Willie Waffle is the movie critic for people who hate movie critics.

Join Willie Waffle at The National Archives

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nationalarchiveslogo.gifJoin me February 20 - 24 at The National Archives for the 9th Annual presentation of Oscar Nominated Documentary Films! 

Each night, you get to see one of the nominees for Best Documentary for FREE at the Archives' amazing William G. McGowan Theater.  It's a rare chance to see a different side of the Archives, which includes the display of an actual Oscar! 

Come to see the one nominee you missed, or see them all to pick the winner on Oscar night. 

The screenings are the first in a series of three programs presented annually by the Academy of Motion Picture Arts and Sciences in partnership with The Charles Guggenheim Center for Documentary Film at the National Archives and the Foundation for the National Archives.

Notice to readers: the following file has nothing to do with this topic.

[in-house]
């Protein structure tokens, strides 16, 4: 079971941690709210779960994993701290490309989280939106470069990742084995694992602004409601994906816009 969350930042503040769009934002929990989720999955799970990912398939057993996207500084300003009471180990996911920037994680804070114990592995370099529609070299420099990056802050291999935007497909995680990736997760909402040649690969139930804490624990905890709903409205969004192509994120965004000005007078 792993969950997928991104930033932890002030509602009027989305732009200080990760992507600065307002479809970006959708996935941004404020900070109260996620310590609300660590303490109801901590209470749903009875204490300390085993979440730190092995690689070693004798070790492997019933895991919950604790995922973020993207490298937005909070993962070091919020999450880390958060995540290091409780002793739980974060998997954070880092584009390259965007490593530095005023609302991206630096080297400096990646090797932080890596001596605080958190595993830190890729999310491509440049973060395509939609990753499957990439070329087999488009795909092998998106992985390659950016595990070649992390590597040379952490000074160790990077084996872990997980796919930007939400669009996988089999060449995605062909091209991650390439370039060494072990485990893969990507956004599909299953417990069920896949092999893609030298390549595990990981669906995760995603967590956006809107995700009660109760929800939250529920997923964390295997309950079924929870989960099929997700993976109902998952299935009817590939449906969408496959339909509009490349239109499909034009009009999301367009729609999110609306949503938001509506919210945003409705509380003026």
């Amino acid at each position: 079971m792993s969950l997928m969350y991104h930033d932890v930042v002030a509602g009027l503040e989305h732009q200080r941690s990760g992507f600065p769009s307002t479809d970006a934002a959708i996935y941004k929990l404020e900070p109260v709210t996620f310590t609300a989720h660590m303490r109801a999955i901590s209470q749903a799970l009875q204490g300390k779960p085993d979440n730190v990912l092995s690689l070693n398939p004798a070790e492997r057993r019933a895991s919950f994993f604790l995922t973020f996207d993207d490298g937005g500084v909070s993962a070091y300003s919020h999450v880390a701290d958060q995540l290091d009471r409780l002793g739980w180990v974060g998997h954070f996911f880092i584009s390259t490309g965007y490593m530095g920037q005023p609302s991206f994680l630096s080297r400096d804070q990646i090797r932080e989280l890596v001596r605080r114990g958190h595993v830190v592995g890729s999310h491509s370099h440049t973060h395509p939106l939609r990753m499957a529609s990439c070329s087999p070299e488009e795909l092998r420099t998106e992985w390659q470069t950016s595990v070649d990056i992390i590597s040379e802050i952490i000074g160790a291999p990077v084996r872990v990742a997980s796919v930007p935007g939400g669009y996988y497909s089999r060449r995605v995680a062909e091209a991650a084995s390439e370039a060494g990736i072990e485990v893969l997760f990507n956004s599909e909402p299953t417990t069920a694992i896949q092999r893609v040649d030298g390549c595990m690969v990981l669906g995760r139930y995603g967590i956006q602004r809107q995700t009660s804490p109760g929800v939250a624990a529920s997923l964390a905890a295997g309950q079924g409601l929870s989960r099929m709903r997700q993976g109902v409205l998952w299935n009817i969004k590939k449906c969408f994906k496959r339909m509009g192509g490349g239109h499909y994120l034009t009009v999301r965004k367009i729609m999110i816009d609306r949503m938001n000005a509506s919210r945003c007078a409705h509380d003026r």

Seating for all screenings will be on a first-come, first-served basis. No reservations will be accepted. Free tickets will be distributed at the National Archives Special Events entrance on Constitution Avenue beginning 60 minutes prior to the start time. You must be present to receive a ticket. Theater doors will open 30 minutes prior to start time. The saving of seats is strictly prohibited.

The William G. McGowan Theater is located in the National Archives Building in Washington, D.C. Metro accessible on Yellow or Green lines, Archives/Navy Memorial station, or just a short 2 block walk from the Red Line's Gallery Place station.  The public should use the Special Events entrance on Constitution Avenue and 7th Street, NW.

Wednesday, February 20, 7:00 p.m.
Searching for Sugar Man
Malik Bendjelloul and Simon Chinn
(85 minutes)

Thursday, February 21, 7:00 p.m.
The Gatekeepers
Dror Moreh, Philippa Kowarsky, and Estelle Fialon
(97 minutes)

Friday, February 22, 7:00 p.m.
How to Survive a Plague
David France and Howard Gertler
(110 minutes)

Saturday, February 23, 7:00 p.m.
The Invisible War
Kirby Dick and Amy Ziering
(97 minutes)

Sunday, February 24, 4:00 p.m.
5 Broken Cameras
Emad Burnat and Guy Davidi
(90 minutes)